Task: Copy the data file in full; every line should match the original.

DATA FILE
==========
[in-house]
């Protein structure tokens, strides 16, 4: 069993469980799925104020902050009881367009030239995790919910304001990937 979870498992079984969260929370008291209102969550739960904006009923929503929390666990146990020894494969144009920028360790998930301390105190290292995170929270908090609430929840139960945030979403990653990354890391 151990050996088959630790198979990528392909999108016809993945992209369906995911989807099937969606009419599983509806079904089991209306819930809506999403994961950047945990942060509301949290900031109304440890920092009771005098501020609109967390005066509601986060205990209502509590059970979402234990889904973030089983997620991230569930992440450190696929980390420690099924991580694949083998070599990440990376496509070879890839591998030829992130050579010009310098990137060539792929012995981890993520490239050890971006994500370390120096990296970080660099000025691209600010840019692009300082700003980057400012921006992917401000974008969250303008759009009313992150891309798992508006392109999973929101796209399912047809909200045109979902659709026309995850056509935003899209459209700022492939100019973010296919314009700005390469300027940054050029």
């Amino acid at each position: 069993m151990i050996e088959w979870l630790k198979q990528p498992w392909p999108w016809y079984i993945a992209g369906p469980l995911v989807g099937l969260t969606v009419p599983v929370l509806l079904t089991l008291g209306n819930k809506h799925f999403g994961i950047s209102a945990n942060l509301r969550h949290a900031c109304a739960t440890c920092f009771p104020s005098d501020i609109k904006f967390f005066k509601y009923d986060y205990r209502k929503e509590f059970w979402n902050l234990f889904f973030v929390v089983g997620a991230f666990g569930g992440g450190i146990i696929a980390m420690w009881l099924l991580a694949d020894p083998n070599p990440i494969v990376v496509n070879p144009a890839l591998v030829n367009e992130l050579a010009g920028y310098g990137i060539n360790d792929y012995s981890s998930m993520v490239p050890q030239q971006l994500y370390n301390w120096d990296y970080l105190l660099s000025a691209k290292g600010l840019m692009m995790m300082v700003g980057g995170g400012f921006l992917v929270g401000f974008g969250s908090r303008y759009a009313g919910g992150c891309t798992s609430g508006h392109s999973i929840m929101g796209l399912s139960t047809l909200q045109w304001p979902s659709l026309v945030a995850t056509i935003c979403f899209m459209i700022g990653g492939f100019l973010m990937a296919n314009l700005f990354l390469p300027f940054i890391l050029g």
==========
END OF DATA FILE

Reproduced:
[in-house]
């Protein structure tokens, strides 16, 4: 069993469980799925104020902050009881367009030239995790919910304001990937 979870498992079984969260929370008291209102969550739960904006009923929503929390666990146990020894494969144009920028360790998930301390105190290292995170929270908090609430929840139960945030979403990653990354890391 151990050996088959630790198979990528392909999108016809993945992209369906995911989807099937969606009419599983509806079904089991209306819930809506999403994961950047945990942060509301949290900031109304440890920092009771005098501020609109967390005066509601986060205990209502509590059970979402234990889904973030089983997620991230569930992440450190696929980390420690099924991580694949083998070599990440990376496509070879890839591998030829992130050579010009310098990137060539792929012995981890993520490239050890971006994500370390120096990296970080660099000025691209600010840019692009300082700003980057400012921006992917401000974008969250303008759009009313992150891309798992508006392109999973929101796209399912047809909200045109979902659709026309995850056509935003899209459209700022492939100019973010296919314009700005390469300027940054050029």
């Amino acid at each position: 069993m151990i050996e088959w979870l630790k198979q990528p498992w392909p999108w016809y079984i993945a992209g369906p469980l995911v989807g099937l969260t969606v009419p599983v929370l509806l079904t089991l008291g209306n819930k809506h799925f999403g994961i950047s209102a945990n942060l509301r969550h949290a900031c109304a739960t440890c920092f009771p104020s005098d501020i609109k904006f967390f005066k509601y009923d986060y205990r209502k929503e509590f059970w979402n902050l234990f889904f973030v929390v089983g997620a991230f666990g569930g992440g450190i146990i696929a980390m420690w009881l099924l991580a694949d020894p083998n070599p990440i494969v990376v496509n070879p144009a890839l591998v030829n367009e992130l050579a010009g920028y310098g990137i060539n360790d792929y012995s981890s998930m993520v490239p050890q030239q971006l994500y370390n301390w120096d990296y970080l105190l660099s000025a691209k290292g600010l840019m692009m995790m300082v700003g980057g995170g400012f921006l992917v929270g401000f974008g969250s908090r303008y759009a009313g919910g992150c891309t798992s609430g508006h392109s999973i929840m929101g796209l399912s139960t047809l909200q045109w304001p979902s659709l026309v945030a995850t056509i935003c979403f899209m459209i700022g990653g492939f100019l973010m990937a296919n314009l700005f990354l390469p300027f940054i890391l050029g």